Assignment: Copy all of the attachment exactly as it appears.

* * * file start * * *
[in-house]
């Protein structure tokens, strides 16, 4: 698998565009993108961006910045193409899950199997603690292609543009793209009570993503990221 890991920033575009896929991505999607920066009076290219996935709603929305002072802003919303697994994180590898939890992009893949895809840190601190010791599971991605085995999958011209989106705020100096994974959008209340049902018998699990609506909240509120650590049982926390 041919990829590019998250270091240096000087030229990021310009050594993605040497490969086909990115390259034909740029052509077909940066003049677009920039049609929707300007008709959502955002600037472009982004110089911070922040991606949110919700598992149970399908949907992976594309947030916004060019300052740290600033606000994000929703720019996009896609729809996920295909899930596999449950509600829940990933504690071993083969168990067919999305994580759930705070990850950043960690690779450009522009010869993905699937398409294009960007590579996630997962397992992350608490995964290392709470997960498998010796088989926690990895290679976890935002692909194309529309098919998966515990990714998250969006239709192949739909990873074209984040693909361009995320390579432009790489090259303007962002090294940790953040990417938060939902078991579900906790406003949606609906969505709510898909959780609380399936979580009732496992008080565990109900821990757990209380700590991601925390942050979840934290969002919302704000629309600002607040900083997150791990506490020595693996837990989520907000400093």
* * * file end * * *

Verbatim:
[in-house]
């Protein structure tokens, strides 16, 4: 698998565009993108961006910045193409899950199997603690292609543009793209009570993503990221 890991920033575009896929991505999607920066009076290219996935709603929305002072802003919303697994994180590898939890992009893949895809840190601190010791599971991605085995999958011209989106705020100096994974959008209340049902018998699990609506909240509120650590049982926390 041919990829590019998250270091240096000087030229990021310009050594993605040497490969086909990115390259034909740029052509077909940066003049677009920039049609929707300007008709959502955002600037472009982004110089911070922040991606949110919700598992149970399908949907992976594309947030916004060019300052740290600033606000994000929703720019996009896609729809996920295909899930596999449950509600829940990933504690071993083969168990067919999305994580759930705070990850950043960690690779450009522009010869993905699937398409294009960007590579996630997962397992992350608490995964290392709470997960498998010796088989926690990895290679976890935002692909194309529309098919998966515990990714998250969006239709192949739909990873074209984040693909361009995320390579432009790489090259303007962002090294940790953040990417938060939902078991579900906790406003949606609906969505709510898909959780609380399936979580009732496992008080565990109900821990757990209380700590991601925390942050979840934290969002919302704000629309600002607040900083997150791990506490020595693996837990989520907000400093």